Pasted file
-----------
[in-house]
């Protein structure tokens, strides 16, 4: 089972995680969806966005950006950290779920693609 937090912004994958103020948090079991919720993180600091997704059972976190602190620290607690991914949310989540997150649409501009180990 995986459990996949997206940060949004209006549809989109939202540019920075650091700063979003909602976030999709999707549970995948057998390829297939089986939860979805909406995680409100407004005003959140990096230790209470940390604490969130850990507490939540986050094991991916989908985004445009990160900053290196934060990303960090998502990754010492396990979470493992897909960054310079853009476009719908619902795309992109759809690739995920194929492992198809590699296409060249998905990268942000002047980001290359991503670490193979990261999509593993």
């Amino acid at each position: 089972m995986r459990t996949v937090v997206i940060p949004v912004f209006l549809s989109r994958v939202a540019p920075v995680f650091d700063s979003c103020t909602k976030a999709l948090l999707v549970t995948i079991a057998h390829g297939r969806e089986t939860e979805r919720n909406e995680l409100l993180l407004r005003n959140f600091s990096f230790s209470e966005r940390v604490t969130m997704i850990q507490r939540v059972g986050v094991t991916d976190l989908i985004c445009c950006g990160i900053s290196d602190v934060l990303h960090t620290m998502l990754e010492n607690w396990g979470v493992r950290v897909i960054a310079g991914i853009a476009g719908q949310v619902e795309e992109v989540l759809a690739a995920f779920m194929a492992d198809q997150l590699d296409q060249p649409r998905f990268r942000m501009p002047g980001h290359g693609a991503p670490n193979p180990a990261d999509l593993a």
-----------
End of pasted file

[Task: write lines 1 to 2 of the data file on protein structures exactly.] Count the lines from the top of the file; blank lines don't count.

[in-house]
């Protein structure tokens, strides 16, 4: 089972995680969806966005950006950290779920693609 937090912004994958103020948090079991919720993180600091997704059972976190602190620290607690991914949310989540997150649409501009180990 995986459990996949997206940060949004209006549809989109939202540019920075650091700063979003909602976030999709999707549970995948057998390829297939089986939860979805909406995680409100407004005003959140990096230790209470940390604490969130850990507490939540986050094991991916989908985004445009990160900053290196934060990303960090998502990754010492396990979470493992897909960054310079853009476009719908619902795309992109759809690739995920194929492992198809590699296409060249998905990268942000002047980001290359991503670490193979990261999509593993």